Working on a remote computer

General Information

In many cases we find it useful to connect to remote machines and work there, or there is a need to transfer files between different computers. In the early days of Unix these tasks were accomplished with rlogin (remote login), rsh (remote shell), rcp (remote copy), and ftp (file transfer protocol). However, we don't live in an innocent world, and soon a necessity arose for secure transactions. Hence, the above programs are typically replaced nowadays with slogin (secure login), ssh (secure shell), scp (secure copy), and sftp (secure ftp) respectively which rely on cryptographic algorithms that ensure security. A brief introduction to these methods is described in this webpage. Moreover, graphical user interface frontends have been developed for almost any platform; links and references are given.


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Command line

Here are the basic command line tools so that someone can establish a secure remote connection as well as transfer files between computers in a secure way: [Contents]

Secure login (slogin)

The command slogin can be used so that someone can connect to a remote host (in a secure way) and work on a terminal. All you need to know is your username, your password, and the name (or ip address) of the remote host (of course the remote host has to support the option that you can login from another computer, but this is assumed for everything that is presented in this webpage). Hence, if your username is user and you want to connect to you can do so with the following command:
$ slogin
Last login: Sun Jan 27 18:21:42 2008 from xxx-xxx-xxx-xxx.

[06:21pm] icarus:~$ 
i.e. your username followed by @ and followed by the remote machine name (or ip).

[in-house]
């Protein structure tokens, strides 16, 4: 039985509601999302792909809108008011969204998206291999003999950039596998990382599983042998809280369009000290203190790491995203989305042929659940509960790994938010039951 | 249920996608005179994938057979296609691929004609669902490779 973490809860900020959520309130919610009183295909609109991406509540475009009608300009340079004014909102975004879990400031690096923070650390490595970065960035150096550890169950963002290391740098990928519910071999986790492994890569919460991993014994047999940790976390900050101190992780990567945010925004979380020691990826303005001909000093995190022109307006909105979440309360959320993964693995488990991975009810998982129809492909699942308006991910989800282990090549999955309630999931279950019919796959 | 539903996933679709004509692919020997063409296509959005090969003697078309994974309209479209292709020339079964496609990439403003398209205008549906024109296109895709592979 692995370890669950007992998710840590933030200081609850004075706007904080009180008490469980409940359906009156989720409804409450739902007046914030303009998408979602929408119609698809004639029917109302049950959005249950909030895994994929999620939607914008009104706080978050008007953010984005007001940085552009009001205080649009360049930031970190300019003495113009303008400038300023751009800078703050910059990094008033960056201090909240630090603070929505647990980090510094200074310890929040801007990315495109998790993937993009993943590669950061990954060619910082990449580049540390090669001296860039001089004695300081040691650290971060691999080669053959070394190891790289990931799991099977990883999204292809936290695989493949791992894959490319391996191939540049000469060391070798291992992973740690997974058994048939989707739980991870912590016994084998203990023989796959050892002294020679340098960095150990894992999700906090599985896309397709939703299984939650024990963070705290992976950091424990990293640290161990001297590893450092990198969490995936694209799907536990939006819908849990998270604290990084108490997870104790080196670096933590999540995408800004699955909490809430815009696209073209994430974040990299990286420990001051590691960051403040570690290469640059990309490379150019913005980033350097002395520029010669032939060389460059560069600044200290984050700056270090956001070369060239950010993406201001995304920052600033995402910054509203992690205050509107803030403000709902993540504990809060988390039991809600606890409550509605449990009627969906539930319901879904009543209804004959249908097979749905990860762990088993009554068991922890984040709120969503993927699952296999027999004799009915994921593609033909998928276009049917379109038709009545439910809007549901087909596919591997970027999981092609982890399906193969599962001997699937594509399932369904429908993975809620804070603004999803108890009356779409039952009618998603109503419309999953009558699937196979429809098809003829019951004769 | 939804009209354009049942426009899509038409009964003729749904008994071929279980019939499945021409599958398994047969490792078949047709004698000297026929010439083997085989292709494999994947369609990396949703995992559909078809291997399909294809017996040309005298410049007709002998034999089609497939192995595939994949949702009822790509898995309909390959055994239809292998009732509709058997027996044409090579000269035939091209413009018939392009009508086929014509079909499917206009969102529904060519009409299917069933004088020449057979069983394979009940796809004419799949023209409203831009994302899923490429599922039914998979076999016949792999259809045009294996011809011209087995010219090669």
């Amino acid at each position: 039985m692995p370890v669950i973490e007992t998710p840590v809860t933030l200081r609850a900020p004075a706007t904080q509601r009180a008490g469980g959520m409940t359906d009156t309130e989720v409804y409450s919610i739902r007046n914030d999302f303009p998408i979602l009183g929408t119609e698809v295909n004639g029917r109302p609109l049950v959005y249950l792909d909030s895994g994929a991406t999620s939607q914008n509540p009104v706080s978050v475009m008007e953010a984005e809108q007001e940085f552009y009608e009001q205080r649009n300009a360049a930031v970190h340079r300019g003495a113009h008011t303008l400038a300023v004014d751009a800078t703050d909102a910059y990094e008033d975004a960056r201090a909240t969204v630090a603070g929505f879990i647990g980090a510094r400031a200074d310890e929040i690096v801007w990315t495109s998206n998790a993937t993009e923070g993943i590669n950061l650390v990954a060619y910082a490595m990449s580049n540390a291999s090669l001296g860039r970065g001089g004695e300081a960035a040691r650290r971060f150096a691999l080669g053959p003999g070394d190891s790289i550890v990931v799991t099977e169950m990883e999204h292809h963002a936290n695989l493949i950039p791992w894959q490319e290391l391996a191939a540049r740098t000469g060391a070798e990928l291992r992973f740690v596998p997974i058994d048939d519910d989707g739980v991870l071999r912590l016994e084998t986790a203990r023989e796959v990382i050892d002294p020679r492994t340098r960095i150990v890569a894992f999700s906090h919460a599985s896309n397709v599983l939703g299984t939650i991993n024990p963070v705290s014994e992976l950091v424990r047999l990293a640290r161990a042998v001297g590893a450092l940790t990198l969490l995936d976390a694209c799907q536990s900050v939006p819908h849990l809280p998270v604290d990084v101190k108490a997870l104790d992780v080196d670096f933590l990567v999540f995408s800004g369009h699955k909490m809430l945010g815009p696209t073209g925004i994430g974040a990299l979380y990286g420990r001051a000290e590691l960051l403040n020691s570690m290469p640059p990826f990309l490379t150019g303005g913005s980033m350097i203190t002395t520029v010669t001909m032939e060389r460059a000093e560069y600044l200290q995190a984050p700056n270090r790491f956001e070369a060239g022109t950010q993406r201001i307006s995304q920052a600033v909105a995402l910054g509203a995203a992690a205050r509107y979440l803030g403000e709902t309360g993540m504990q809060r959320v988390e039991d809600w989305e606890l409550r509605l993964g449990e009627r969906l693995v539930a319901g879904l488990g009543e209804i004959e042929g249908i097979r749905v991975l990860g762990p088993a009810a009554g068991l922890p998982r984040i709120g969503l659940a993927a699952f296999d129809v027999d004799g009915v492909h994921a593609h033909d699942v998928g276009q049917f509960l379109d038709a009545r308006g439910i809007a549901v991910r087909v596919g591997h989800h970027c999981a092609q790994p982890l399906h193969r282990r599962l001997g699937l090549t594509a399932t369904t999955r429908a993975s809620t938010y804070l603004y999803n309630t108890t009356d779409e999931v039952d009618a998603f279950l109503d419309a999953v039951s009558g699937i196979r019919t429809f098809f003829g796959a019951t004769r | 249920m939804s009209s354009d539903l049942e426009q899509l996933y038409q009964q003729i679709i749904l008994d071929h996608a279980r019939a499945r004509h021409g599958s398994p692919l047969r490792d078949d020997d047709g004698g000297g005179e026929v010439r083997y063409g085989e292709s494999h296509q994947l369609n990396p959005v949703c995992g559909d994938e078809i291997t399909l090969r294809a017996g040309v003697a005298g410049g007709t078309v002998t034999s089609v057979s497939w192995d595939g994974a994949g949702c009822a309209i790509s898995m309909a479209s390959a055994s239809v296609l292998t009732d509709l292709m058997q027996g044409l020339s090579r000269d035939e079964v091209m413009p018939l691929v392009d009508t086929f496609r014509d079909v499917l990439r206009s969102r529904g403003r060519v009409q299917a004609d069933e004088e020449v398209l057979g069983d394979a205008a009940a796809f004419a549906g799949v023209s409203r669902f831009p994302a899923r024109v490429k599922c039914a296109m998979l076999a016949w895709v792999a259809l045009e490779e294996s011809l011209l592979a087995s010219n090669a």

At this point you can work on the terminal infront of you, but all the commands are executed at and the output of these commands is presented in your screens. Use the rest of the tutorial to exploit the power that you have under Unix. Don't forget to terminate your session with exit or simply ^D.
[Command line] [Contents]

Secure shell (ssh)

Every now and then a necessity arises to execute just a single command on a remote computer. This can be done with the ssh command. The syntax is simple and similar to slogin but now the command that you want to execute remotely must also be stated after the user@machine part. Assume for example that you want to ask about the current time in Chicago. All you need to do is give the following command:
$ ssh date
Sun Jan 27 18:44:01 CST 2008
or even compute the time difference between which is located in Athens, Greece, and which is located in Chicago:
[06:47pm] icarus:~$ ssh date; date
Mon Jan 28 02:47:31 EET 2008
Sun Jan 27 18:47:31 CST 2008
[06:47pm] icarus:~$ 
Note that the first command is executed remotely, while the latter one is executed locally at icarus.

ssh as slogin

An important option of ssh is that one can call it without specifying a given command to be executed on the remote host. In this case ssh behaves like slogin and one can open a session on the remote machine.
$ ssh
Last login: Sun Jan 27 19:15:12 2008 from xxx-xxx-xxx-xxx.

[07:15pm] icarus:~$ 
I guess this property as well as the fact that ssh has fewer characters from slogin (and hence it is faster to type it) is the reason that slogin is not implemented actually in practice; i.e. whenever you call slogin you actually call ssh. At the moment you can verify that with the following strange command:
$ slogin date
Did you manage to login?

Using a different port

On some machines as an extra precautionary measure ssh is supported on a different port from the default one (22). You can specify the desired port with the option -p followed by the number of the port. For example, if you want to connect at icarus, you can do so with the command:
$ ssh -p 22
[Command line] [Contents]

Secure ftp (sftp)